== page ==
Yet what continued to make Strummer's music special was the human qualities he was able to imbue his songs with. Not very many people could write a song extolling the virtues of multiculturalism, let alone write one that's as funny and cheerful as "Bhindi Bhagee". Simply by listing the variety of food and musical styles on offer in a neighbourhood he creates the image of a multitude of nations living side by side in harmony. "Welcome stranger to the humble neighbourhood/You can get inspiration along the highroad/Hommus, cous cous, in the jus of Octopus...Welcome stranger, there's no danger." Typical of Strummer the song has a point, but that doesn't mean you can't have fun along the way.
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Strummer died before the release of the band's third album, Streetcore. Fortunately after a series of gigs in November 2002 the band had headed right into the studio and had recorded enough before he died the remaining band members, Simon Stafford, Luke Bullen, Shields, Slattery and Dogg, were able to finish it off and release it in 2003. This disc really shows the many and diverse musical directions Strummer was beginning to head in. From his reworking of an old British pop song from the 1950s, "Before I Grow Too Old", retitled here as "Silver and Gold", to his writing of "Long Shadow" in the hopes of it being recorded by Johnny Cash. It was the type of song that would have fit into Cash's repertoire seamlessly with its tale of a long struggle artistically couched in biblical terms. "Well I'll tell you one thing that I know/You don't face your demons down/you grab them by the collar/and you wrestle them to the ground."

Strummer ended up recording it with Smokey Hormel, Cash's guitar player. Also included on the disc was a recording he made of Bob Marley's "Redemption Song" that he had made in Rick Rubin's studio (the man who produced and recorded Cash's "American" albums). It seems eerie that both Marley and Strummer recorded this song as solo acoustic numbers and in both cases it was released posthumously. However, in case you think these tracks were an indication of Strummer mellowing, the opening two cuts from the disc, "Coma Girl" and "Get Down Moses" will quickly disabuse of the notion. The first is a satiric look at the whole music festival scene while the second tells Moses he needs to come down from his mountain and check out reality before making his pronouncements.

As lead singer for The Clash Strummer had stardom and international acclaim thrust upon him whether he wanted it or not. While there's no denying The Clash were a great band and Strummer did some incredible work with them, The Mescaleros and what he created for them was just as deserving of recognition. While they obviously didn't produce the same volume of material as his first band, what they did record was every bit as good as the best stuff The Clash ever made. Hopefully the reissuing of these three discs will ensure they receive the recognition they deserve.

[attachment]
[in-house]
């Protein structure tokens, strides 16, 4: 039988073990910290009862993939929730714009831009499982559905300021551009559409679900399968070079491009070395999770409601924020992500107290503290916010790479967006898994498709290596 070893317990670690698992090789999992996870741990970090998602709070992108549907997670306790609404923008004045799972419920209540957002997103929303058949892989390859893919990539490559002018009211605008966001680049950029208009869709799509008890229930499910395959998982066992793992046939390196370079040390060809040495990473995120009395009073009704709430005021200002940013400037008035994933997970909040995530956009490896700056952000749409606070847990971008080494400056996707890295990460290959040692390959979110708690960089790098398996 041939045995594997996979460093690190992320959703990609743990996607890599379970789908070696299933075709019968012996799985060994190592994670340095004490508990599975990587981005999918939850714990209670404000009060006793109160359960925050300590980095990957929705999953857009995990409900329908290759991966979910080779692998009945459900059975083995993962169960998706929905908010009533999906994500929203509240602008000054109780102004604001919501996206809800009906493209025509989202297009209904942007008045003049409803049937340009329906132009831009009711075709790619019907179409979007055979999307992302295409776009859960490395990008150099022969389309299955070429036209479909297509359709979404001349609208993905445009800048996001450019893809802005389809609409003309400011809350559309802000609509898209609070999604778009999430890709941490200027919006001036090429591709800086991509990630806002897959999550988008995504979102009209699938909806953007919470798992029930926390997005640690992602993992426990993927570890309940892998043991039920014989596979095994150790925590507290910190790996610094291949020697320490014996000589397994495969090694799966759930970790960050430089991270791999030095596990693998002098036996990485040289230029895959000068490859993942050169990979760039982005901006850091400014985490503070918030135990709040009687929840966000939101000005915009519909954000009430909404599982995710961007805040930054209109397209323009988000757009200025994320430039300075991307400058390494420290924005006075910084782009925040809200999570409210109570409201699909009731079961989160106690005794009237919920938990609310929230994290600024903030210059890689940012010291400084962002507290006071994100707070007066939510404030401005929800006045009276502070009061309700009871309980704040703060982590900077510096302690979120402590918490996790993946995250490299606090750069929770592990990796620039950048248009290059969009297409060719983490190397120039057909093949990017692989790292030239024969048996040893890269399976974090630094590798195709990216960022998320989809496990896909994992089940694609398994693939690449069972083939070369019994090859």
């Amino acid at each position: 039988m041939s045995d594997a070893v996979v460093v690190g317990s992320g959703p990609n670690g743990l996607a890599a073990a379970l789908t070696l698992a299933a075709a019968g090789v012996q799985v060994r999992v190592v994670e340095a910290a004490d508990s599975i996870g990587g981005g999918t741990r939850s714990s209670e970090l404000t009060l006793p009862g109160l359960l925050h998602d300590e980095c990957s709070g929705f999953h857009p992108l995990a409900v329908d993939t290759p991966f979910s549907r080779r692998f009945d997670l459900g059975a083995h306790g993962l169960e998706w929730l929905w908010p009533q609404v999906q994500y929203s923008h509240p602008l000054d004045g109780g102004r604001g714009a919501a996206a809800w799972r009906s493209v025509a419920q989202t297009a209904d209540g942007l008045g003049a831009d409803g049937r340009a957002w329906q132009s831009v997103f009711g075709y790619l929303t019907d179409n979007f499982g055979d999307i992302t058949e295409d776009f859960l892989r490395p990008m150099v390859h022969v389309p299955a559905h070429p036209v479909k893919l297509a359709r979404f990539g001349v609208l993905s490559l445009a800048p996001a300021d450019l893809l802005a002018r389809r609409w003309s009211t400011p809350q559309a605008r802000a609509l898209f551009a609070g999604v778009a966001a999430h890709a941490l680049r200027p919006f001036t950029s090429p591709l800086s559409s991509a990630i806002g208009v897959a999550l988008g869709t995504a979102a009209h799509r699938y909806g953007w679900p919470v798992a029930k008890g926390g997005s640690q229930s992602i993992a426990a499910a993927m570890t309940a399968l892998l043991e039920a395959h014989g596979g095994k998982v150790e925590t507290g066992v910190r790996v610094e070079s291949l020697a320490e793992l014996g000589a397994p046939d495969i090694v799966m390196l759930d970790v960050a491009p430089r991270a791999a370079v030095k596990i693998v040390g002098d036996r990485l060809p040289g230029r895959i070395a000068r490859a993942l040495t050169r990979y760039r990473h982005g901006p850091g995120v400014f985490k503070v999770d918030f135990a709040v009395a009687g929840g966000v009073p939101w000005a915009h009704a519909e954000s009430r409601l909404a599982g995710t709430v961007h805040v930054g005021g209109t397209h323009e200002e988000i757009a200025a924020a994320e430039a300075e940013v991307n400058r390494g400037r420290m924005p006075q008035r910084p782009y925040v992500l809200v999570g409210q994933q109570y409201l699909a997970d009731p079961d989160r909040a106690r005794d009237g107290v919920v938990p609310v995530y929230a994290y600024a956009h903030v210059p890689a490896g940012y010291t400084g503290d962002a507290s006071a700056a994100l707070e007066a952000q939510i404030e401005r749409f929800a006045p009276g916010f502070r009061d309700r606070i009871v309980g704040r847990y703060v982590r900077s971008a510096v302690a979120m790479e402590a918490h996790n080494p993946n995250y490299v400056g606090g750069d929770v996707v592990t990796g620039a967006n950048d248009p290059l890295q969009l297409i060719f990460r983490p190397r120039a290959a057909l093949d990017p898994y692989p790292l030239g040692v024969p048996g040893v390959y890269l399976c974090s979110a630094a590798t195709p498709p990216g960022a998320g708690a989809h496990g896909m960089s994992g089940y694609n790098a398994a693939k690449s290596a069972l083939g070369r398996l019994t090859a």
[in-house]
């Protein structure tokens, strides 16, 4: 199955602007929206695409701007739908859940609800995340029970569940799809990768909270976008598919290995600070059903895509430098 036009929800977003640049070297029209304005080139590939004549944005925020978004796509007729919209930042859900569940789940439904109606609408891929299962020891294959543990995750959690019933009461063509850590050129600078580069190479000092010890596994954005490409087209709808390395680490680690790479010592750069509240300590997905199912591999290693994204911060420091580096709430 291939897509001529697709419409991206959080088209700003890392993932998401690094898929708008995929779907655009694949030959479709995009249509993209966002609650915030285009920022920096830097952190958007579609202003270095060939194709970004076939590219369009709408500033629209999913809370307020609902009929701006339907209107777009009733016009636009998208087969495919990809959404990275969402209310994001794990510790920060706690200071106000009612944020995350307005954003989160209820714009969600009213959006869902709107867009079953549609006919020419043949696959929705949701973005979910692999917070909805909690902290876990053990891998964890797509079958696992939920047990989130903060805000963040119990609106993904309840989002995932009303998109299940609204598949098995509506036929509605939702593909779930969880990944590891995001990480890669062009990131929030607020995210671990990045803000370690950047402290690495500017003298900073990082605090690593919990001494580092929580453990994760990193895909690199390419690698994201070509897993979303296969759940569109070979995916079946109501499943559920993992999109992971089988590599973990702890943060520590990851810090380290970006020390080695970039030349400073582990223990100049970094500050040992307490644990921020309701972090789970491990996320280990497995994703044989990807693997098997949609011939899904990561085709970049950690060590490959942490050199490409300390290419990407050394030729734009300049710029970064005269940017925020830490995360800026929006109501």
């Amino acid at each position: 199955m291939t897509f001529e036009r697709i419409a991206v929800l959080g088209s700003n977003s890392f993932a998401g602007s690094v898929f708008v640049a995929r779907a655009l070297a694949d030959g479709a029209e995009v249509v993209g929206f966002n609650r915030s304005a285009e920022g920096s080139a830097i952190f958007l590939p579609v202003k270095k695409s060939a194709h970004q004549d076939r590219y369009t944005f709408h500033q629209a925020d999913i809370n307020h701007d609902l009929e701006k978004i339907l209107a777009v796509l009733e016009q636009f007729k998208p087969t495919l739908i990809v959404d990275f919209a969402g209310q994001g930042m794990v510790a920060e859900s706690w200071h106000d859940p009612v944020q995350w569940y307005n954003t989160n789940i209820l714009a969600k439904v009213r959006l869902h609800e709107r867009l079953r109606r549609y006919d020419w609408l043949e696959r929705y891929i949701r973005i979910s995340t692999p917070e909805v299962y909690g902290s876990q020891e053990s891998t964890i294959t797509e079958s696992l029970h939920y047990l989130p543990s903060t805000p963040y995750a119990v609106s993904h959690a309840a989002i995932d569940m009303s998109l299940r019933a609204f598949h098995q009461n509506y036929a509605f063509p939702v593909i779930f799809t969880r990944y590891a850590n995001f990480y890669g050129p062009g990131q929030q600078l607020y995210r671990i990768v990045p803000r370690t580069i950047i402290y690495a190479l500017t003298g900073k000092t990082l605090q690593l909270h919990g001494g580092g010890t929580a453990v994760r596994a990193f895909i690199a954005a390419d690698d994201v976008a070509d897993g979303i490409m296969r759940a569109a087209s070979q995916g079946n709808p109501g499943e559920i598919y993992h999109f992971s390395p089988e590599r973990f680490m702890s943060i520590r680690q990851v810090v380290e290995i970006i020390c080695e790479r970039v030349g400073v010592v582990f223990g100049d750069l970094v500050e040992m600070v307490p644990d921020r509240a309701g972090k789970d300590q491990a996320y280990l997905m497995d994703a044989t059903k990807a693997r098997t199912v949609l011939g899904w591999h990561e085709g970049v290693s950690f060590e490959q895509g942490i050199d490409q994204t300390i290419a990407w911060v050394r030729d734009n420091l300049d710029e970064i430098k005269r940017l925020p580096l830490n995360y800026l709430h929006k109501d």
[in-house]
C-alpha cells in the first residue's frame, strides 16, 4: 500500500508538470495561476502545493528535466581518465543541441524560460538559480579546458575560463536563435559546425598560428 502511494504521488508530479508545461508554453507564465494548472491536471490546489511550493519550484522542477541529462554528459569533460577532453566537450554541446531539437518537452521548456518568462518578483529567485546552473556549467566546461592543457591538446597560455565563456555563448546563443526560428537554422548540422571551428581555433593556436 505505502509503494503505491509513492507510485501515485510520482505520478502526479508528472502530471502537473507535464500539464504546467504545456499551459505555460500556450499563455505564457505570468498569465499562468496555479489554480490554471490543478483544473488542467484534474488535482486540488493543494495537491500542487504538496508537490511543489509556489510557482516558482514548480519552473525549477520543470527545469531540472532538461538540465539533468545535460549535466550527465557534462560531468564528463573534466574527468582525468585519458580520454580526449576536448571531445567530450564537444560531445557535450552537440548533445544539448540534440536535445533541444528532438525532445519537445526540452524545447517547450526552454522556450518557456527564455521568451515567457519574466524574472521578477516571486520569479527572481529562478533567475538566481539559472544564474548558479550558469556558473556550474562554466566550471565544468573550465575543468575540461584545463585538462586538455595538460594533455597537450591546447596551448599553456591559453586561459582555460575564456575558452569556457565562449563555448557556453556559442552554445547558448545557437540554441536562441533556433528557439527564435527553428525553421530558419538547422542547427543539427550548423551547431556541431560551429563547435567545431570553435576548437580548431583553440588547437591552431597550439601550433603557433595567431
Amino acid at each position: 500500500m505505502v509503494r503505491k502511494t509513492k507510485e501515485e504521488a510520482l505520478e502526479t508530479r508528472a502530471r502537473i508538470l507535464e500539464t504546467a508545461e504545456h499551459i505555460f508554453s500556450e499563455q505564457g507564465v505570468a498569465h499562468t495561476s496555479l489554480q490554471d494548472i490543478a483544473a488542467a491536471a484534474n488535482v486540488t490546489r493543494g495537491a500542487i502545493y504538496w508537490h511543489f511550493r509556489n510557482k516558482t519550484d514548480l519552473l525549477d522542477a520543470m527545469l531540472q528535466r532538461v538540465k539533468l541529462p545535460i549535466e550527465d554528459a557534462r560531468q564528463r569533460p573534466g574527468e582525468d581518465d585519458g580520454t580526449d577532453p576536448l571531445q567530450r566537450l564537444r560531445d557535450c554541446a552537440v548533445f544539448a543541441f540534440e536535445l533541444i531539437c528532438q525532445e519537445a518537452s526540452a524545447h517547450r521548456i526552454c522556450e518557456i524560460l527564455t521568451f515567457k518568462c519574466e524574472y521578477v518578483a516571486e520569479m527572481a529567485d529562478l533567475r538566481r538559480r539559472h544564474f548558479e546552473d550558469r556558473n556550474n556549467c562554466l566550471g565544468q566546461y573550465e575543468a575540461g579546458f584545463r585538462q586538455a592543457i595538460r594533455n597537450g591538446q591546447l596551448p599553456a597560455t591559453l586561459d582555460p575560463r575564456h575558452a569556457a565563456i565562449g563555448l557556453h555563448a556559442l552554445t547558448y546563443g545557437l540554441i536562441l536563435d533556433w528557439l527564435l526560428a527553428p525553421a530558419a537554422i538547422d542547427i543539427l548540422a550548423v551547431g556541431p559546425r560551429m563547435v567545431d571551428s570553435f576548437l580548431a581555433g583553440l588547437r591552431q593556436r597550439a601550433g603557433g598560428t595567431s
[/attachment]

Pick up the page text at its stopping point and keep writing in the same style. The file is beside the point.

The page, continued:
(Article first published as Music Review: Joe Strummer and the Mescaleros - Rock Art and the X-Ray Style, Global A Go-Go & Streetcore on Blogcritics.)

September 27, 2012

Music Review: Joe Strummer and the Mescaleros -Joe Strummer and the Mescaleros - The Hellcat Years


The performers I've always admired the most are the ones most willing to change and or experiment with the type of music they play. As far as I'm concerned it was a willingness to experiment that made Joe Strummer a cut above a lot of the musicians who had their start in the punk era of the 1970s . From his days as front man with the The Clash to his work with Joe Strummer and the Mescaleros he never stood still musically. From mixing reggae and punk to utilizing Latin rhythms, he always pushed his music in new directions. However, one thing that stayed consistent throughout his career was the emotional commitment to social and political justice that motivated the majority of what he wrote.

A recent release from Epitaph Records, Joe Strummer & The Mescaleros: The Hellcat Years offers listeners a great opportunity to experience the extent of his musical diversity. Put together in commemoration of what would have been Strummer's 60th birthday (August 21 2012) its only available as a digital release. However it offers an almost complete retrospective of his career. For not only does it compile material from the three Mescaleros albums on the Hellcat Records label (Rock Art And The X-Ray Style,Global A Go Go and Streetcore) it also includes close to 25 bonus tracks consisting of b-sides, live material and dub versions of songs. While they are all played by the Mescaleros, they come from various times throughout his career, including covers of songs by The Clash, The Ramones and the Specials. The last 18 tracks are taken from a concert the band gave as a benefit for the Fire Brigades Union of London in 2002. Not only are there some wonderful live versions of Mescaleros songs in this concert, but it also contains new versions of some old Clash favourites.